Friday Follies [n., pl.] postings on Fridays about fashion and food in film from guest bloggers with impeccable taste.
Much has been made of the vivid, pop art-inspired color palette and collage-like cutting in Godard’s 1965 film, Pierrot Le Fou. But really, the film (like Alphaville and A Woman Is a Woman, and, well hell, really all of the Danish-born French actress Anna Karina’s films), is a movie about heavy bangs and kohl-lined eyes. Long after you’ve forgotten all about that Brechtian breaking of the fourth wall business, or that film critics consider the film a paradigm of postmodernism, you’ll remember how helplessly charmed Jean-Paul Belmondo looked as Karina batted those thick lashes at him from underneath her schoolgirl-sexy brown fringe. The first time I saw Pierrot Le Fou at the Nuart, I booked a haircut and lash extension appointment while driving home on the 10. (Should you also find yourself seized with an immediate and uncontrollable need for falsies after viewing, trust me: Beverly Hills aesthetician Daniel Dinh.)—Robyn Brown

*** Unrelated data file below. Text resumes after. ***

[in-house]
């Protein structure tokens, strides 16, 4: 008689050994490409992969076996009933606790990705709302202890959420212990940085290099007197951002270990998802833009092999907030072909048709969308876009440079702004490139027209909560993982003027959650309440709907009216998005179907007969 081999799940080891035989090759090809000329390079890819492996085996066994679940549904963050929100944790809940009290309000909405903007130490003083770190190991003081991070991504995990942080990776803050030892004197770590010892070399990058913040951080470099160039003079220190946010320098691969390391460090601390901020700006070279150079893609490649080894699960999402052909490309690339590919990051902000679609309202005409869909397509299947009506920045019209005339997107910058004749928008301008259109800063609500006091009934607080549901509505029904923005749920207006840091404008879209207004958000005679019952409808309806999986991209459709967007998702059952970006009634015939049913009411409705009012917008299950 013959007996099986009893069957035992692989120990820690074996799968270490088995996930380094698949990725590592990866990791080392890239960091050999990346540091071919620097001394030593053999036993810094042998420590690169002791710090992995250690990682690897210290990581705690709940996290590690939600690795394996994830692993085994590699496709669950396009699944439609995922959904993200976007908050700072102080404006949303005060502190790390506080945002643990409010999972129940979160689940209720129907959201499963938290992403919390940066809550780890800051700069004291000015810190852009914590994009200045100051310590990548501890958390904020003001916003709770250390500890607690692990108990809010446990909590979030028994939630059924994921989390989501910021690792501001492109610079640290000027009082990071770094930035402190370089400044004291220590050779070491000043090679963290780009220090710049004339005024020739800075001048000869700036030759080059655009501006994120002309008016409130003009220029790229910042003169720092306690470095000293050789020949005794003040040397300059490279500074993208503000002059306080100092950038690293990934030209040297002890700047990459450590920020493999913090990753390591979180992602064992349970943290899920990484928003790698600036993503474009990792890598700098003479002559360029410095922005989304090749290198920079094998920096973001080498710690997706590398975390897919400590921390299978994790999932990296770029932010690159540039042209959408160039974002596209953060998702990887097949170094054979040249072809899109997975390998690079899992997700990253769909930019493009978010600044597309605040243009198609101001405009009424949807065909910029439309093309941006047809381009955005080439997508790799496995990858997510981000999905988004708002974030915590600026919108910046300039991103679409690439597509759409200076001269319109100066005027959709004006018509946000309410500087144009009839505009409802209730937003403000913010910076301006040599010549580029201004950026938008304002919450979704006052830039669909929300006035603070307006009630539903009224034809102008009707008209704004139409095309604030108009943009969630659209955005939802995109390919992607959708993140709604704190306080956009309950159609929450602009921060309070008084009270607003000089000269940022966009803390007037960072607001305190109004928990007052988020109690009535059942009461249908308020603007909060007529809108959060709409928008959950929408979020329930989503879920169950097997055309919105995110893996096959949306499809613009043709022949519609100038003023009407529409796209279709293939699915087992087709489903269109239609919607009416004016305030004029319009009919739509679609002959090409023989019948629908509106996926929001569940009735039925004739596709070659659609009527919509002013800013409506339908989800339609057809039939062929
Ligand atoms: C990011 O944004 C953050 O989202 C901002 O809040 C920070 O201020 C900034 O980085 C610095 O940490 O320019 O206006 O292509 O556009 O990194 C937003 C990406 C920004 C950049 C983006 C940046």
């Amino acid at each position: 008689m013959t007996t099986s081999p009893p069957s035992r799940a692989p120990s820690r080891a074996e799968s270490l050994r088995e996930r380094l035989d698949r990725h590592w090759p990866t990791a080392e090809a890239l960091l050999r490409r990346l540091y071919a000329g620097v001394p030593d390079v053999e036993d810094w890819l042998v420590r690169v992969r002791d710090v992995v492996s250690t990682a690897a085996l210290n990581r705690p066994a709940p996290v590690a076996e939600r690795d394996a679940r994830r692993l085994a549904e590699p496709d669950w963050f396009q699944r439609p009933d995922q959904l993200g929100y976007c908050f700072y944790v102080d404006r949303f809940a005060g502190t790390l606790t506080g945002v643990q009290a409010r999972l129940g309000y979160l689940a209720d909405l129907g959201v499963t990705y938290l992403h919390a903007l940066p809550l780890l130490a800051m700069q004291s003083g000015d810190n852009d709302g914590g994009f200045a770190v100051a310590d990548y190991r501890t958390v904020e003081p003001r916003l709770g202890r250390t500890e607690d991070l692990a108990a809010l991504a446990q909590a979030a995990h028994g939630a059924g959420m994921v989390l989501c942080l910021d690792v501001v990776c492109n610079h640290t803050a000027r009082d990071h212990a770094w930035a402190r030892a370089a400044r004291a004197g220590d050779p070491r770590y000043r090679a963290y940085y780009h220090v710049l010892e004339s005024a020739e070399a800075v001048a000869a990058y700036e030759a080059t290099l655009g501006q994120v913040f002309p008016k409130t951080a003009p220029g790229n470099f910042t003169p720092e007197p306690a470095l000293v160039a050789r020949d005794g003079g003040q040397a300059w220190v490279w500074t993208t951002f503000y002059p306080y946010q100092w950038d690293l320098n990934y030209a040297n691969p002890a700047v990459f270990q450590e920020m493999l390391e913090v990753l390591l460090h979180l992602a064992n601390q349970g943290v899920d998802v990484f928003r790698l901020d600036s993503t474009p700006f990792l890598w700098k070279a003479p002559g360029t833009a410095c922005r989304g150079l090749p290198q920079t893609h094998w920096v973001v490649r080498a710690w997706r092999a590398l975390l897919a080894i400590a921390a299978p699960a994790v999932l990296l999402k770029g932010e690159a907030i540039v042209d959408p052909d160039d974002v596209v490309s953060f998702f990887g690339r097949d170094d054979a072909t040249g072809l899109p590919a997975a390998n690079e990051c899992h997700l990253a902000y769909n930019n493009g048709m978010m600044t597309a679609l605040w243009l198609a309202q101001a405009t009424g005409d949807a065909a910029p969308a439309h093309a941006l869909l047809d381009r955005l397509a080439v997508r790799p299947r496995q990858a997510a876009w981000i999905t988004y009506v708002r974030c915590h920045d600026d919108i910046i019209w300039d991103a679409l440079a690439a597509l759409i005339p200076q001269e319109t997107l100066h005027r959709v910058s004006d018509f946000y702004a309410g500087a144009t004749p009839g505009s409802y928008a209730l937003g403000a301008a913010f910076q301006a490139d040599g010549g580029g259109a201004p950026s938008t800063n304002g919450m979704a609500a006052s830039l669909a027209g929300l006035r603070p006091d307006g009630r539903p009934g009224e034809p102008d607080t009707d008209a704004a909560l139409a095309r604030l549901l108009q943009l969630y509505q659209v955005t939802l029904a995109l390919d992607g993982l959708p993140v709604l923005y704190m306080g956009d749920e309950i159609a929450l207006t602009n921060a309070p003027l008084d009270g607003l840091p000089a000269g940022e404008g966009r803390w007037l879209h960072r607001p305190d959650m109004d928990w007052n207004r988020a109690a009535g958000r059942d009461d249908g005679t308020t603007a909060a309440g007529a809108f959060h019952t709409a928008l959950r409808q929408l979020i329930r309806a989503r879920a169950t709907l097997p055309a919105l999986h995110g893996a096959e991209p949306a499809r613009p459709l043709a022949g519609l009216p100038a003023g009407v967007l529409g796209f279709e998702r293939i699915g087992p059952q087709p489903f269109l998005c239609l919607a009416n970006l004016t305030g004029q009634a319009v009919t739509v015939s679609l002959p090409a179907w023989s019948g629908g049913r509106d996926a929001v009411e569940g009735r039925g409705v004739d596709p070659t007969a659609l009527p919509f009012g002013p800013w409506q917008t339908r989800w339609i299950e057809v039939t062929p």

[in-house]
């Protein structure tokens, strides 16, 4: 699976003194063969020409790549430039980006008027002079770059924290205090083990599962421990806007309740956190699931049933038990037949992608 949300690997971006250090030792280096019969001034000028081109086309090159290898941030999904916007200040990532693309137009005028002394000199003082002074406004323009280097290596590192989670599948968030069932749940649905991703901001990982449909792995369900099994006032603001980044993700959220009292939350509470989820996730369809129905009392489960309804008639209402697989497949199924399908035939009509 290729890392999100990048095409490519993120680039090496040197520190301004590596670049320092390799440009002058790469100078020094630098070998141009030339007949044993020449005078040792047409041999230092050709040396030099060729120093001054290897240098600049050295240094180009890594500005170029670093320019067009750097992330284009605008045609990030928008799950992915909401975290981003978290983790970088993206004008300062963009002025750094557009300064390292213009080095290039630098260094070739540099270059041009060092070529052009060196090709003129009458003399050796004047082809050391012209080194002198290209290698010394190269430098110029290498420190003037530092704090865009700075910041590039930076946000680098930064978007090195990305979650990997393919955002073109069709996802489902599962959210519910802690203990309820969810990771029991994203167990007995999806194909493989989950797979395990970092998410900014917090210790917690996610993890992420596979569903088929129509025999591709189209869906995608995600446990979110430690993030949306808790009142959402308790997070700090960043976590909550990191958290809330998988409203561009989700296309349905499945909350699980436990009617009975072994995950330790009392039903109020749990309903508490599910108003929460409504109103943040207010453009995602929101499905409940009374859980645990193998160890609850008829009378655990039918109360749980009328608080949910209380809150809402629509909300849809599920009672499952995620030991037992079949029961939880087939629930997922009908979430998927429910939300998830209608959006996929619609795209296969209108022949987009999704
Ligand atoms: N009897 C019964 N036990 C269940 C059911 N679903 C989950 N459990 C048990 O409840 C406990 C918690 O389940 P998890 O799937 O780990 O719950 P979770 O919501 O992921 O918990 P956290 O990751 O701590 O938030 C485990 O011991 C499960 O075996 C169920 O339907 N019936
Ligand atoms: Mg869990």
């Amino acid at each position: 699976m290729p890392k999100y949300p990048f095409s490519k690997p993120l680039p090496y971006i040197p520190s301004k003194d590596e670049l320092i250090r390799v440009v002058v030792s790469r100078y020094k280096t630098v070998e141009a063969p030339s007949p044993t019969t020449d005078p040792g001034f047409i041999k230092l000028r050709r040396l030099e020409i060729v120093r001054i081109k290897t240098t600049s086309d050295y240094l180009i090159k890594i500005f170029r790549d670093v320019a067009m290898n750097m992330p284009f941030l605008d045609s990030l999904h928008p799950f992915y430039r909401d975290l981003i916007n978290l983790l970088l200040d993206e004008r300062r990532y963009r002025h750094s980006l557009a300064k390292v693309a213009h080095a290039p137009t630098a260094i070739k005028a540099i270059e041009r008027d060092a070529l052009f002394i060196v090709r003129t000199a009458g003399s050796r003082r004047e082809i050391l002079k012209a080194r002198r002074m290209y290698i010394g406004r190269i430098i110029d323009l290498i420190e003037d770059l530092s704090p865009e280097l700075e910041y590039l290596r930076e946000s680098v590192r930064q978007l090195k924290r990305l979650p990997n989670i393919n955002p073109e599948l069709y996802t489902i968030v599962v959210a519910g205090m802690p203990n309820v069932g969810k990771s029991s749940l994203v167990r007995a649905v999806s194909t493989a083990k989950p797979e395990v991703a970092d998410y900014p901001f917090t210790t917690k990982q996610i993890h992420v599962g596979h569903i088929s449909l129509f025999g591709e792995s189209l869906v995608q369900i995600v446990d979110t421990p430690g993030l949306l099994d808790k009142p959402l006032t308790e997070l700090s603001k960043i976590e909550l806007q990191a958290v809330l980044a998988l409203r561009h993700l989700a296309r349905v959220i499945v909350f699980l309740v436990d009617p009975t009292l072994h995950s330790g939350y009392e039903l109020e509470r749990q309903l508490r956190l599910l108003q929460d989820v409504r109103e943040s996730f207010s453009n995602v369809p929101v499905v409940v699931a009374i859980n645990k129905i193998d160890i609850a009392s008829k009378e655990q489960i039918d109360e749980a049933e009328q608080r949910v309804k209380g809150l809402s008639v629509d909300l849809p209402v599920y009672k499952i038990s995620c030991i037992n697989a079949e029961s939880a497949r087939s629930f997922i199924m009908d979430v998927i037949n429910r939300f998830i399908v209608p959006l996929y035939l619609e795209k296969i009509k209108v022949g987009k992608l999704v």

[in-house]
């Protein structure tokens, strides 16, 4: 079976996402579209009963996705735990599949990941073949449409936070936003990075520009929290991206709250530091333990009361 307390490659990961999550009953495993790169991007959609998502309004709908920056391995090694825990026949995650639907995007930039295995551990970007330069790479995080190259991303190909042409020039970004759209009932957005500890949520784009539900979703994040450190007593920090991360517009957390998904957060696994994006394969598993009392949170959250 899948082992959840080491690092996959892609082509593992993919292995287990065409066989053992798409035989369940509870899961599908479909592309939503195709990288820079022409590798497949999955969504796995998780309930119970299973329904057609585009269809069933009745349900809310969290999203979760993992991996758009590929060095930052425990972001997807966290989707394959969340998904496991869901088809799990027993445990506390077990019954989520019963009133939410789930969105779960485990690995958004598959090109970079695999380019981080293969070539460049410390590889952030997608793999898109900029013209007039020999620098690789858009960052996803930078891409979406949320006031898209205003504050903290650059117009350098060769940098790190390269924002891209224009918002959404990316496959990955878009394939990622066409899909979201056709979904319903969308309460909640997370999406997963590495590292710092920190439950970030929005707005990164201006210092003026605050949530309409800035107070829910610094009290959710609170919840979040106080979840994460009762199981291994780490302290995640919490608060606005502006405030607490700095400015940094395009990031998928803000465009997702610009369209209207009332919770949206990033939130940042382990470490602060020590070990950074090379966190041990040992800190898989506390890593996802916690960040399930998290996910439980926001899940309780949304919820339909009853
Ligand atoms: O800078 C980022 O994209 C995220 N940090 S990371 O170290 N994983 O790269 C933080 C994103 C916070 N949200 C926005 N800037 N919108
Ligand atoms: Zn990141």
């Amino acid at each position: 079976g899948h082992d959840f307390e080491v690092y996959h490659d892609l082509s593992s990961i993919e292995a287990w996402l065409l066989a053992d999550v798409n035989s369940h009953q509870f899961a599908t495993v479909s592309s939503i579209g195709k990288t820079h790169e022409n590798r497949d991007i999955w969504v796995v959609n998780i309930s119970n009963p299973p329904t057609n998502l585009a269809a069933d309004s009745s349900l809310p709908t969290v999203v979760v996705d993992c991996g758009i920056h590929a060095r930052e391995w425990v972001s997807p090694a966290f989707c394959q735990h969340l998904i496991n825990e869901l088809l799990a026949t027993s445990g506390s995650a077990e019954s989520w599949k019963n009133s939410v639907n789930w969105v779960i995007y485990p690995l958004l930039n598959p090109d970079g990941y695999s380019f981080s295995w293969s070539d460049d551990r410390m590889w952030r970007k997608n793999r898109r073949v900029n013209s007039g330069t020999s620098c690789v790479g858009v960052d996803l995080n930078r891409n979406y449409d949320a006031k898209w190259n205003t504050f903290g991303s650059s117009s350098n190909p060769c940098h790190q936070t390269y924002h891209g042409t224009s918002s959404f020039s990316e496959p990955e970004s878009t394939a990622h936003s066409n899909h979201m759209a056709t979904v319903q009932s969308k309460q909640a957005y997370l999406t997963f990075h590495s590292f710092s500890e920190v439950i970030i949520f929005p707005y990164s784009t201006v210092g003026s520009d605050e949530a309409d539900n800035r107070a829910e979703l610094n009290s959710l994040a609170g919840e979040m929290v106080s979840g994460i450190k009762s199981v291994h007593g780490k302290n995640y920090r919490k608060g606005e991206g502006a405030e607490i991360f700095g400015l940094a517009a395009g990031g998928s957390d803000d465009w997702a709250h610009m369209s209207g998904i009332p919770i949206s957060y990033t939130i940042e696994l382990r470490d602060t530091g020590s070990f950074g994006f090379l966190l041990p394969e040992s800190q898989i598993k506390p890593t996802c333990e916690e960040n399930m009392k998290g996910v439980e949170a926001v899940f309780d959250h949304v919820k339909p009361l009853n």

Robyn Brown has written and edited for several women’s magazines including Glamour and Allure. Currently she works as a freelance writer in Los Angeles, and is nearing the completion of her first novel.